A study in contrasts
Today’s readings are a wonderful example of how confusing contradictory scripture can be.
Song of Solomon 2: 8-13
We are about to hear a passage that has nothing to do with the law or sacred history. The people who collected the books of scripture into what we have as the Bible argued for centuries about the merit in including the Song of Solomon. It is a book about erotic, human love. At best, it reminds us that our experiences of human love give us insight into divine love… hopefully!
8Look! Listen! There’s my lover!
Do you see him coming?
Vaulting the mountains,
leaping the hills.
9My lover is like a gazelle, graceful;
like a young stag, virile.
Look at him there, on tiptoe at the gate,
all ears, all eyes—ready!
10My lover has arrived
and he’s speaking to me!
Get up, my dear friend,
fair and beautiful lover—come to me!
11Look around you: Winter is over;
the winter rains are over, gone!
12Spring flowers are in blossom all over.
The whole world’s a choir—and singing!
Spring warblers are filling the forest
with sweet arpeggios.
13Lilacs are exuberantly purple and perfumed,
and cherry trees fragrant with blossoms.
Oh, get up, dear friend,
my fair and beautiful lover—come to me!
Mark 7: 1-8, 14-15, 21-23
After that steamy reading we now turn to an episode in Mark’s Gospel that is fraught with conflict and ugly accusations. It couldn’t be more different in tone and content from the previous reading. Why on earth are they together on the same Sunday? In this passage Jesus is in a shouting match with a group of Pharisees that is full of name calling and righteous indignation.
1The Pharisees, along with some religion scholars who had come from Jerusalem, gathered around him. 2They noticed that some of his disciples weren’t being careful with ritual washings before meals. 3The Pharisees—Jews in general, in fact—would never eat a meal without going through the motions of a ritual hand-washing, 4with an especially vigorous scrubbing if they had just come from the market (to say nothing of the scouring’s they’d give jugs and pots and pans).
5The Pharisees and religion scholars asked, “Why do your disciples flout the rules, showing up at meals without washing their hands?”
6Jesus answered, “Isaiah was right about frauds like you, hit the bull’s-eye in fact:
These people make a big show of saying the right thing,
but their heart isn’t in it.
7They act like they are worshiping me,
but they don’t mean it.
They just use me as a cover
for teaching whatever suits their fancy,
8Ditching God’s command
and taking up the latest fads.”
14Jesus called the crowd together again and said, “Listen now, all of you—take this to heart. 15It’s not what you swallow that pollutes your life; it’s what you vomit—that’s the real pollution.”
21obscenities, lusts, thefts, murders, adulteries, 22greed, depravity, deceptive dealings, carousing, mean looks, slander, arrogance, foolishness— 23all these are vomit from the heart. There is the source of your pollution.”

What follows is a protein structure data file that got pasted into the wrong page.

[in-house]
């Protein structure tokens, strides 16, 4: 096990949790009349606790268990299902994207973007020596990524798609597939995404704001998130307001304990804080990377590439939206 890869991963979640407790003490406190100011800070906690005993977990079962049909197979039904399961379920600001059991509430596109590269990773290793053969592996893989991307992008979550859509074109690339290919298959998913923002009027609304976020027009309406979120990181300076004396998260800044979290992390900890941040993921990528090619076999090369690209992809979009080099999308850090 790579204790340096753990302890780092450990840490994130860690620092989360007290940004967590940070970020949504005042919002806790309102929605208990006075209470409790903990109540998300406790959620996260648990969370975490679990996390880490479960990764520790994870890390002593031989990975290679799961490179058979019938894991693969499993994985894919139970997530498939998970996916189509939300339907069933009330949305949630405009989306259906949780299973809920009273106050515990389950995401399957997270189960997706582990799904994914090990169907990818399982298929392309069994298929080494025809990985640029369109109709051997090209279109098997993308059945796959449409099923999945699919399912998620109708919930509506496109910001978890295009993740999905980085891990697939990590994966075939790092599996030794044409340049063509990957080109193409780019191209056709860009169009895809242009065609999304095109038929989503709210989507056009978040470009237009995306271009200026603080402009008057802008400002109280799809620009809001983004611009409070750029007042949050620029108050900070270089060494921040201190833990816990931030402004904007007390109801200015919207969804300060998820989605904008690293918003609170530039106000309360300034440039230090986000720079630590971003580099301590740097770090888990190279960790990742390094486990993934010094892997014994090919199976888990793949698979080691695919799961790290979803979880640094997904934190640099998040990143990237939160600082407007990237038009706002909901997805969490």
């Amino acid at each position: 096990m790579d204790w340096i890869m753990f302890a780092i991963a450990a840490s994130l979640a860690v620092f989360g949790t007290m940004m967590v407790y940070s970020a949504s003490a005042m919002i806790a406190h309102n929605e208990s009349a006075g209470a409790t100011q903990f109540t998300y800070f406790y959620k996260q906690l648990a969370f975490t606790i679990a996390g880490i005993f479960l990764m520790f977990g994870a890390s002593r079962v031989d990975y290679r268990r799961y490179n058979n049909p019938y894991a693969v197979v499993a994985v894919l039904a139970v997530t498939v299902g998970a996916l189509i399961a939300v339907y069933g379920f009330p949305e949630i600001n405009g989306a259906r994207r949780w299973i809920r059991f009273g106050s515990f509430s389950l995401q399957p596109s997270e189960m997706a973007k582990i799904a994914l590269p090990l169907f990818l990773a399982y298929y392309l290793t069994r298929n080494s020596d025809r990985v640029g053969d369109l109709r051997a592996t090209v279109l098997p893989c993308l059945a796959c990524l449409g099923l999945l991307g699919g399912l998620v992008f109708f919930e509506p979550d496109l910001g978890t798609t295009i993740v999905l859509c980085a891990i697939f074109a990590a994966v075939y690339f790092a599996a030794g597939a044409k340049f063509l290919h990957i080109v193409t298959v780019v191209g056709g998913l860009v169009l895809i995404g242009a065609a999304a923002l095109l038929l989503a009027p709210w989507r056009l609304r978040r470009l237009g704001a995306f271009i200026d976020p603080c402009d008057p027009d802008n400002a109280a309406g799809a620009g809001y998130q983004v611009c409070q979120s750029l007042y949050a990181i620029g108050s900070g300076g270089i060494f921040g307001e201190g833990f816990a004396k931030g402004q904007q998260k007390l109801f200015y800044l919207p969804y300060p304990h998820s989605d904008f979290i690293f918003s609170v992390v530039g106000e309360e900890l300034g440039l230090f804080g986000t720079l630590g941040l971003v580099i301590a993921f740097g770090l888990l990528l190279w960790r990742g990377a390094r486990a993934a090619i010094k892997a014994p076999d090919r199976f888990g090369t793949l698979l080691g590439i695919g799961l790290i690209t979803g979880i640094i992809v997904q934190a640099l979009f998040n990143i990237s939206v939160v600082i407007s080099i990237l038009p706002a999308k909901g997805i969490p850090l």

Hear what the Spirit is saying to the church.
THANKS BE TO GOD!
Sermon – “A study in contrasts”
I want you to think back about one week.
Does a news item come to mind?
Naked Prince Harry in Vegas.
On the same news report we heard of Prince William rescuing a Canadian woman hiker with a broken leg in Wales.
Could two brothers be any different?
Have you ever heard either of them speak of the other in words other than loyalty, devotion, support, acceptance, love??
This story helps illustrate my message today.
I don’t really want to focus on the content of our 2 scripture readings but, more, on their tone and the lesson this had for us.
Song of Songs
= a sappy love song – full of erotic images – about passion, physical attraction – animal magnetism => more the stuff of magazines in plastic covers or TV shows at 3 am!
For more that 3 millennia people of faith have argued about whether it belongs near anything holy much less in the Bible!
– is about nasty allegations, rudeness, anger, conflict, name-calling. It’s more ‘Hatfield & McKoy’ than ‘Mother Teresa & St. Francis’! one side is crude and unclean – the other is phony and a fraud.
I honestly don’t know why the committee that decides which scripture readings will be assigned for this Sunday (Committee on Church Union) put these together but the fact that they are together has given me pause.
I want to suggest that they prompt us to reflect on how life is full of contradictions and that God, in God’s wisdom, allows that to be revealed in scripture too.
This faith of ours did not unfold with fairy tale simplicity -> yes, there is love & peace, but also scandal & tragedy.
It has never been a flat, level evolution but rather an eruption of peaks & valleys.
For those of you who are or have been married, was your relationship always the same? Was it always conflict-free, stress-free?
Just think about toilet seats gapping open or pantyhose hanging on the shower rod…
Have you ever uttered epitaphs under your breath?
Living with contradiction is one of the greatest challenges of the human condition.
Author Susan Classen was prompted to write an autobiography of sorts after she watched butterflies dancing near vultures in search of cadavers.
The book “Vultures & Butterflies: Living the Contradictions” follows her journey to live with Christian faith and hope in the dilemmas of life.
The fact that Song of Solomon is butted against Mark 7 today = a reminder that perhaps we can discover God in the complexity of our complicated world -> perhaps faith will guide us to find balance amidst the tension.
It is the antidote to the question – where is God in this mess? -> God = HERE – God is prompting us to think and act with faith and wisdom.